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<nettime> Google's Next Mission: Fighting Violent Extremism
Geert Lovink on Fri, 15 Apr 2011 20:02:43 +0200 (CEST)

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<nettime> Google's Next Mission: Fighting Violent Extremism

(interesting to see how google is pushed (or wanders itself?) into  
political directions. in the end, who will decide who is 'extreme' and  
what is an 'extreme opinion' or organization? what forms of resistance  
are 'violent'? these definitions shifts over time, as we all know, and  
tomorrow it is going to be you, me, us, them, whoever. the ageism here  
is also interesting, as if only young people are involved... (and to  
blame) /geert)

Google's Next Mission: Fighting Violent Extremism
By E.B. Boyd


Google's new think tank will host a summit on what makes some youths  
join radical groups and what makes others turn away.

Neo-Nazi groups and al Qaeda might not seem to have much in common,  
but they do in one key respect: their recruits tend to be very young.  
The head of Google?s new think tank, Jared Cohen, believes there might  
be some common reasons why young people are drawn to violent extremist  
groups, no matter their ideological or philosophical bent. So this  
summer, Cohen is spearheading a conference, in Dublin, Ireland, to  
explore what it is that draws young people to these groups and what  
can be done to redirect them.

Cohen is the former State Department staffer who is best known for his  
efforts to bring technology into the country?s diplomatic efforts. But  
he was originally hired by Condaleezza Rice back in 2006 for a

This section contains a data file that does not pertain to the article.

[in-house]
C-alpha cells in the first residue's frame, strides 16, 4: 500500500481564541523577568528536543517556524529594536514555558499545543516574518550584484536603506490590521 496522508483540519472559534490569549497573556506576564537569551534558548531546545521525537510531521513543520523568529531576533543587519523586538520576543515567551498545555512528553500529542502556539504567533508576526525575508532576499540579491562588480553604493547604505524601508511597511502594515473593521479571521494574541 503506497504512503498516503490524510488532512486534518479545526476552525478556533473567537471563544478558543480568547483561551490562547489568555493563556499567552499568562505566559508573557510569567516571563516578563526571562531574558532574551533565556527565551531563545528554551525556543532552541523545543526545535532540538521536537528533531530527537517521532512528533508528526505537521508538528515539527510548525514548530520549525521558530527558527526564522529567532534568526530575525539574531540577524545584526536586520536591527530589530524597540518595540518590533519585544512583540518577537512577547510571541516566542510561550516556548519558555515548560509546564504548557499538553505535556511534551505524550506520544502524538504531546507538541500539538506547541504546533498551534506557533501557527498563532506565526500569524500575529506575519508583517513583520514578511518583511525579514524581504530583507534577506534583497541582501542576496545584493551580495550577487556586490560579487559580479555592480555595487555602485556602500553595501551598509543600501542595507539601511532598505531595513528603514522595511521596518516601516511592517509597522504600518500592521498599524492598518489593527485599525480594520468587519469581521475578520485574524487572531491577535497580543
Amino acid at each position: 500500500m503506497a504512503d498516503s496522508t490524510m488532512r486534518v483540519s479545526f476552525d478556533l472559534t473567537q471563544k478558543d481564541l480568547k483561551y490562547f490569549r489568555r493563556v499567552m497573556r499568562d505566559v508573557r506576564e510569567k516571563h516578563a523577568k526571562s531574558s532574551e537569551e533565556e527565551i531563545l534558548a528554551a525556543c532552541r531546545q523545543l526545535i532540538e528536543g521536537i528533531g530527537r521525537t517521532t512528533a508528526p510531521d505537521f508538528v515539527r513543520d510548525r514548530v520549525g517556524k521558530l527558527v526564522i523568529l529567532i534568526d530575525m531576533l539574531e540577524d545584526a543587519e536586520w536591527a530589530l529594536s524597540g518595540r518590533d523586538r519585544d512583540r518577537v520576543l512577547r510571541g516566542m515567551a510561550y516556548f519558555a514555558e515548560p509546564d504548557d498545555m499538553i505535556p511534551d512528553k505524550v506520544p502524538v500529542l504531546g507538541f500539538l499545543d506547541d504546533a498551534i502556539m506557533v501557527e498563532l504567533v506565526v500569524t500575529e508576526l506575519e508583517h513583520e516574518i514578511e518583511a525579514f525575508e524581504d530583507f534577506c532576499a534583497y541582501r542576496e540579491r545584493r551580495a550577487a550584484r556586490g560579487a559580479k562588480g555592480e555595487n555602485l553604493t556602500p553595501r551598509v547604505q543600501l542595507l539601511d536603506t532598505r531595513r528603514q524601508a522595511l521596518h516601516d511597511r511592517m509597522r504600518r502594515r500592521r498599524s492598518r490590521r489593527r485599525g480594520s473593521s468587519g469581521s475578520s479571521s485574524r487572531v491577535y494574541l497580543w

different--though related--purpose: to help Foggy Bottom better  
understand Middle Eastern youths (many of whom were big technology  
adopters) and how they could best "deradicalized." Last fall, Cohen  
joined Google as head of its nascent Google Ideas, which the company  
is labeling a "think/do tank."

Technology, of course, is playing a role both in recruiting members to  
extremist groups, as well as fueling pro-democracy and other  
movements--and that?s where Google?s interest lies. "Technology is a  
part of every challenge in the world, and a part of every solution,?  
Cohen tells Fast Company. "To the extent that we can bring that  
technology expertise, and mesh it with the Council on Foreign  
Relations? academic expertise--and mesh all of that with the expertise  
of those who have had these experiences--that's a valuable network to  
explore these questions."

This summer?s conference, "Summit Against Violent Extremism," takes  
place June 26-29 and will bring together about 50 former members of  
extremist groups--including former neo-Nazis, Muslim fundamentalists,  
and U.S. gang members--along with another 200 representatives from  
civil society organizations, academia, private corporations, and  
victims groups. The hope is to identify some common factors that cause  
young people to join violent organizations, and to form a network of  
people working on the issue who can collaborate going forward.

"With more than 50 percent of the world?s population under the age of  
thirty and the vast majority of those characterized as 'at risk,'  
socially, economically, or both, an oversupply exists of young people  
susceptible to recruitment by the extremist religious or ideological  
group closest to them in identity or proximity," Cohen, wrote on the  
blog of the Council on Foreign Relations, the event?s co-host.

One of the technologies where extremism is playing out these days is  
in Google?s own backyard. Terrorist and other groups have made use of  
YouTube to broadcast their messages--as, indeed, have citizen  
empowerment movements. While YouTube has been criticized in the past  
for not removing violent videos as quickly as they appear, Cohen says  
the conference is looking at the root causes that prompt a young  
person to join one of the groups in the first place. "There are a lot  
of different dimensions to this challenge," he says. "It?s important  
not to conflate everything."

See also: Google Grabs State Dept. Star Jared Cohen for Foreign Policy  
"Think/Do Tank" 

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